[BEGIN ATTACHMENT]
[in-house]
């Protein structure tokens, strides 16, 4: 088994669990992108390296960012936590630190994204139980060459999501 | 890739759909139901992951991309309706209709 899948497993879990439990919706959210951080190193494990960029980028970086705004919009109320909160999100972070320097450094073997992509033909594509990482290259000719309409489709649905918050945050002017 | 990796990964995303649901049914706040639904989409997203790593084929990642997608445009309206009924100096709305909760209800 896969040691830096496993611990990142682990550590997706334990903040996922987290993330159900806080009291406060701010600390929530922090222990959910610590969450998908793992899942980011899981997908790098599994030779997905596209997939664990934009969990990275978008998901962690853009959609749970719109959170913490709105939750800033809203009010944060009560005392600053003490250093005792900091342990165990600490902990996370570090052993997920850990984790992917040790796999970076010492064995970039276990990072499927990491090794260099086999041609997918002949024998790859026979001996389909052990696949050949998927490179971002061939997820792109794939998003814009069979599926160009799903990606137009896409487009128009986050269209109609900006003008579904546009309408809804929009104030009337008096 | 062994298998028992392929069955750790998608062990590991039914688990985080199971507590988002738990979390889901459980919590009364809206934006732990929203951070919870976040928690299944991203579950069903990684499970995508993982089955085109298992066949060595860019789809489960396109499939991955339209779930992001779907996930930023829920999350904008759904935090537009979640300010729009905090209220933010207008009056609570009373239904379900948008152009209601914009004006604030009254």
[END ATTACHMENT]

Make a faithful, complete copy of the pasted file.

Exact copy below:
[in-house]
């Protein structure tokens, strides 16, 4: 088994669990992108390296960012936590630190994204139980060459999501 | 890739759909139901992951991309309706209709 899948497993879990439990919706959210951080190193494990960029980028970086705004919009109320909160999100972070320097450094073997992509033909594509990482290259000719309409489709649905918050945050002017 | 990796990964995303649901049914706040639904989409997203790593084929990642997608445009309206009924100096709305909760209800 896969040691830096496993611990990142682990550590997706334990903040996922987290993330159900806080009291406060701010600390929530922090222990959910610590969450998908793992899942980011899981997908790098599994030779997905596209997939664990934009969990990275978008998901962690853009959609749970719109959170913490709105939750800033809203009010944060009560005392600053003490250093005792900091342990165990600490902990996370570090052993997920850990984790992917040790796999970076010492064995970039276990990072499927990491090794260099086999041609997918002949024998790859026979001996389909052990696949050949998927490179971002061939997820792109794939998003814009069979599926160009799903990606137009896409487009128009986050269209109609900006003008579904546009309408809804929009104030009337008096 | 062994298998028992392929069955750790998608062990590991039914688990985080199971507590988002738990979390889901459980919590009364809206934006732990929203951070919870976040928690299944991203579950069903990684499970995508993982089955085109298992066949060595860019789809489960396109499939991955339209779930992001779907996930930023829920999350904008759904935090537009979640300010729009905090209220933010207008009056609570009373239904379900948008152009209601914009004006604030009254």